Children living below the poverty level§§§ had lower coverage than children living at or above the poverty level for ≥3 doses of DTaP, ≥4 doses of DTaP, primary and full series of Hib, ≥4 doses of PCV, rotavirus vaccine, and the seven-vaccine series (including and excluding Hib) (Table 2). Children living below the poverty level had higher HepB birth dose coverage than children living at or above the poverty level. No differences by poverty status were observed for poliovirus vaccine, MMR, ≥3 doses of HepB, varicella vaccine, ≥3 doses of PCV, or ≥2 doses of HepA.
Compared with white children,¶¶¶ black children had lower coverage for ≥4 doses of DTaP, the full series of Hib, ≥4 doses of PCV, rotavirus vaccine, and the complete 4:3:1:3*:3:1:4 series (Table 2). However, the association of race with coverage did not persist after adjustment for poverty status. American Indian/Alaska Native (AI/AN) children had lower coverage for ≥4 doses of DTaP and ≥4 doses of PCV compared with white children. These differences remained after adjustment for poverty status. Black children and AI/AN children had higher HepB birth dose coverage than white children, which remained significant after adjustment for poverty. In unadjusted analyses, Hispanic children had higher coverage than white children for the birth dose of HepB, varicella vaccine, and ≥2 doses of HepA. However, differences in coverage between Hispanic and white children varied by poverty status, with Hispanic children having higher coverage compared with white children only among those children living below the poverty level for ≥4 doses of DTaP (84.2% for Hispanic children compared with 78.6% for white children), the full series of Hib (80.7% compared with 71.7%), ≥4 doses of PCV (84.1% compared with 77.5.%), ≥2 doses of HepA (57.8% compared with 45.0%), and rotavirus vaccine (66.1% compared with 57.4%). The observed difference in coverage between Hispanic and white children for varicella vaccine existed for children on both sides of the poverty line; the difference in coverage for the birth dose if HepB was no longer observed after adjustment for poverty status. Coverage was higher for Asian children compared with white children, independent of poverty status, for ≥3 doses of DTaP, ≥4 doses of DTaP, poliovirus vaccine, ≥3 doses of HepB, and varicella vaccine. Asian children had higher full Hib series coverage than white children only among children living below the poverty level (81.5% for Asian children compared with 71.7% for white children). All other observed differences in coverage between Hispanic and Asian children and white children did not persist after adjustment for poverty.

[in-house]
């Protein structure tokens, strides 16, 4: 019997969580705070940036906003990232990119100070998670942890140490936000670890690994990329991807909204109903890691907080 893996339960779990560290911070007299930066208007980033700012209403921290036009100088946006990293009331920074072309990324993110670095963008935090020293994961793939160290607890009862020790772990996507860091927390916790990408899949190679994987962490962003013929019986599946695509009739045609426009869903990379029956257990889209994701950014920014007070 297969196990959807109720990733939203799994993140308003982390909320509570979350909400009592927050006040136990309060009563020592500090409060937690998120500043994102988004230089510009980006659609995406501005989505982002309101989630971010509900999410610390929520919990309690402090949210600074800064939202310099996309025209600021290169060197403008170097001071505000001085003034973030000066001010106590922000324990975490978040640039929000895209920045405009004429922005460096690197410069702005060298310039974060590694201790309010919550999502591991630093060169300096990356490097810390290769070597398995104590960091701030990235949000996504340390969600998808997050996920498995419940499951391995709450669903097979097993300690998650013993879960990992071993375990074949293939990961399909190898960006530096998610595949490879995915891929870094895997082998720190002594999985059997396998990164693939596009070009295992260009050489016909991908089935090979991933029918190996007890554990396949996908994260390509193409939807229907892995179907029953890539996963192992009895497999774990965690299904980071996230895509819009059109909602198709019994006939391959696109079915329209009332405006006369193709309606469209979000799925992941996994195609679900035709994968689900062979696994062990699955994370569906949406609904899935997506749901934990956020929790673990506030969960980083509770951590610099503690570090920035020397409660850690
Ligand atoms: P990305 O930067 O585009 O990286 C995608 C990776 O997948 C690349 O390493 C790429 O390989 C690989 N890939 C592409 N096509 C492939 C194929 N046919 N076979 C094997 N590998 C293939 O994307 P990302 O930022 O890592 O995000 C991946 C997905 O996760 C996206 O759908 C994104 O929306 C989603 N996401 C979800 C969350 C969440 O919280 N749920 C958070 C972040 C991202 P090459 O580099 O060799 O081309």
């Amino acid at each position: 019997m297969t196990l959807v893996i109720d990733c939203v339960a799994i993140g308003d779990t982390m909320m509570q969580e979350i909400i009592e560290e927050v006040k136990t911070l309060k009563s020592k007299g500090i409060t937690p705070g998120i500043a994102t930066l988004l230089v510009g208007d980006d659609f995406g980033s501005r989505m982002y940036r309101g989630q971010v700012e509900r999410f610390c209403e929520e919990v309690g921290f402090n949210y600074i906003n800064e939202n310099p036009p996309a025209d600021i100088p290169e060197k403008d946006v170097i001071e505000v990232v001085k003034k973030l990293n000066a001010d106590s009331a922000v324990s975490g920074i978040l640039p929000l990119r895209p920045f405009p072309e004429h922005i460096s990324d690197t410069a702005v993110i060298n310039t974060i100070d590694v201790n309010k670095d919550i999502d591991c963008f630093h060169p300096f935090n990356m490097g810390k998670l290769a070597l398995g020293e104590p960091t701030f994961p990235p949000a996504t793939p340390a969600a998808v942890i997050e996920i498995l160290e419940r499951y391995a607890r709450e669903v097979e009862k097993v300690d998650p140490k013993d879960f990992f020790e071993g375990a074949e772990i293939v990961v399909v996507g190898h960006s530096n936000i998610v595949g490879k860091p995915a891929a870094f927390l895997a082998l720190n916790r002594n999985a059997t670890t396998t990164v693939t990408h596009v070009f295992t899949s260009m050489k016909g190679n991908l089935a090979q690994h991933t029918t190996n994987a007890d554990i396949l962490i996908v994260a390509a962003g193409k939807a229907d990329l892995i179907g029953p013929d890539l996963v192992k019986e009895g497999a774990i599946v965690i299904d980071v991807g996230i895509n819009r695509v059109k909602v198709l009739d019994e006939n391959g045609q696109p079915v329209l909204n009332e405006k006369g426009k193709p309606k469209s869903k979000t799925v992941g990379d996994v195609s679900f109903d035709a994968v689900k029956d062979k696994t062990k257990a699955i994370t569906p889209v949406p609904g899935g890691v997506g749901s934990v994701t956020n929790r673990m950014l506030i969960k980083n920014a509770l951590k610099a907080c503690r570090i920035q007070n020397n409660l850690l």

Vaccination coverage varied by state, with the largest variations for the birth dose of HepB and the more recently recommended vaccinations of HepA and rotavirus (Table 3). HepB birth dose coverage ranged from 23.1% in Vermont to 83.4% in Indiana and North Dakota, ≥2 doses of HepA coverage ranged from 29.3% in South Dakota to 69.2% in Nebraska, and rotavirus vaccine coverage ranged from 52.2% in Wyoming to 80.0% in Massachusetts. Although state-specific coverage was less variable for vaccines with longer-standing recommendations (e.g., MMR and DTaP), 15 states had coverage below the Healthy People 2020 objective of 90% for MMR vaccine, and only two states (Nebraska and Hawaii) had coverage ≥90% for ≥4 doses of DTaP.